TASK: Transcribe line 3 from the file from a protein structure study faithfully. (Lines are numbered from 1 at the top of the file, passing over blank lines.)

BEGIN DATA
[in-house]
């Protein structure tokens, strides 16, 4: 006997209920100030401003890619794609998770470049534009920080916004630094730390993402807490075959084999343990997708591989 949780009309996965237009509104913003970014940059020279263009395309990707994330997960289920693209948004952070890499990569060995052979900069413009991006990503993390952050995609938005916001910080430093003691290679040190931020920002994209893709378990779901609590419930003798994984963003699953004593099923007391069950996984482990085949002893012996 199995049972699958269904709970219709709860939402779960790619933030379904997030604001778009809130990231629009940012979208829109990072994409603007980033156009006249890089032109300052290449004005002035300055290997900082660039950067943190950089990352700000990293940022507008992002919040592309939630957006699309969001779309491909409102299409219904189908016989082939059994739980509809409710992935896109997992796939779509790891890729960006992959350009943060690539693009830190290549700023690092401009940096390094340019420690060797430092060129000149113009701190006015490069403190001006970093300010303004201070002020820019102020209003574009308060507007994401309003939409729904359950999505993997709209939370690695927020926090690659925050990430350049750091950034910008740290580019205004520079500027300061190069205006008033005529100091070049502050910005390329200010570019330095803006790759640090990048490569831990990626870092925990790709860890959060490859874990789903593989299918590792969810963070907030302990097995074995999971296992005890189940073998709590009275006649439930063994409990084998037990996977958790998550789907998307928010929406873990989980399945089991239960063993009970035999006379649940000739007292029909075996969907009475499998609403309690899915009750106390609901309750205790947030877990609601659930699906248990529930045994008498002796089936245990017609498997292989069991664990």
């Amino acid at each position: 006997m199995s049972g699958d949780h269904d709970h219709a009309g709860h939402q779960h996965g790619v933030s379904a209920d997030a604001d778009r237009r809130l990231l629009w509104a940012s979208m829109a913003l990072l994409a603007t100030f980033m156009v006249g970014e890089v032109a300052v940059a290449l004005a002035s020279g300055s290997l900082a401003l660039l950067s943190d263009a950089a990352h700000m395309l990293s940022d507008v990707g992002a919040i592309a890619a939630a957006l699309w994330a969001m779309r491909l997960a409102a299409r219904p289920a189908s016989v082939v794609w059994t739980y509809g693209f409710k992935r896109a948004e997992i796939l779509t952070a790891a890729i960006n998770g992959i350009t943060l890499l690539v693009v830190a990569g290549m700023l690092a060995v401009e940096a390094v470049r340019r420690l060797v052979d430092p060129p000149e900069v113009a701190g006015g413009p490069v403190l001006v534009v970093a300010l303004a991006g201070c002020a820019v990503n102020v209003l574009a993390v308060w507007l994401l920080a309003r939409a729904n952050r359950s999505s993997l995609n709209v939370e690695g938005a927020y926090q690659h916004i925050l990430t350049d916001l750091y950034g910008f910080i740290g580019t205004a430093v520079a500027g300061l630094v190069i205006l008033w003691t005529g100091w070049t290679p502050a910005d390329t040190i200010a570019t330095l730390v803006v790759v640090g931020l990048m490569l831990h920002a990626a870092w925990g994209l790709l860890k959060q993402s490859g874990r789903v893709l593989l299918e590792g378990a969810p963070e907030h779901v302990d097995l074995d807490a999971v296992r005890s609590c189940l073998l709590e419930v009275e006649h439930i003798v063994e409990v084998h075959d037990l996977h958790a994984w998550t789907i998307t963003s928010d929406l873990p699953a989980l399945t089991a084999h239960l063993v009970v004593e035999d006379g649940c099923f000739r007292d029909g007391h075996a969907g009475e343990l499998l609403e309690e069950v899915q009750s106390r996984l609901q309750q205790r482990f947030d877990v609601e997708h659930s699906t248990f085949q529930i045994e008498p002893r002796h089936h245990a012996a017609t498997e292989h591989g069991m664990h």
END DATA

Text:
């Amino acid at each position: 006997m199995s049972g699958d949780h269904d709970h219709a009309g709860h939402q779960h996965g790619v933030s379904a209920d997030a604001d778009r237009r809130l990231l629009w509104a940012s979208m829109a913003l990072l994409a603007t100030f980033m156009v006249g970014e890089v032109a300052v940059a290449l004005a002035s020279g300055s290997l900082a401003l660039l950067s943190d263009a950089a990352h700000m395309l990293s940022d507008v990707g992002a919040i592309a890619a939630a957006l699309w994330a969001m779309r491909l997960a409102a299409r219904p289920a189908s016989v082939v794609w059994t739980y509809g693209f409710k992935r896109a948004e997992i796939l779509t952070a790891a890729i960006n998770g992959i350009t943060l890499l690539v693009v830190a990569g290549m700023l690092a060995v401009e940096a390094v470049r340019r420690l060797v052979d430092p060129p000149e900069v113009a701190g006015g413009p490069v403190l001006v534009v970093a300010l303004a991006g201070c002020a820019v990503n102020v209003l574009a993390v308060w507007l994401l920080a309003r939409a729904n952050r359950s999505s993997l995609n709209v939370e690695g938005a927020y926090q690659h916004i925050l990430t350049d916001l750091y950034g910008f910080i740290g580019t205004a430093v520079a500027g300061l630094v190069i205006l008033w003691t005529g100091w070049t290679p502050a910005d390329t040190i200010a570019t330095l730390v803006v790759v640090g931020l990048m490569l831990h920002a990626a870092w925990g994209l790709l860890k959060q993402s490859g874990r789903v893709l593989l299918e590792g378990a969810p963070e907030h779901v302990d097995l074995d807490a999971v296992r005890s609590c189940l073998l709590e419930v009275e006649h439930i003798v063994e409990v084998h075959d037990l996977h958790a994984w998550t789907i998307t963003s928010d929406l873990p699953a989980l399945t089991a084999h239960l063993v009970v004593e035999d006379g649940c099923f000739r007292d029909g007391h075996a969907g009475e343990l499998l609403e309690e069950v899915q009750s106390r996984l609901q309750q205790r482990f947030d877990v609601e997708h659930s699906t248990f085949q529930i045994e008498p002893r002796h089936h245990a012996a017609t498997e292989h591989g069991m664990h």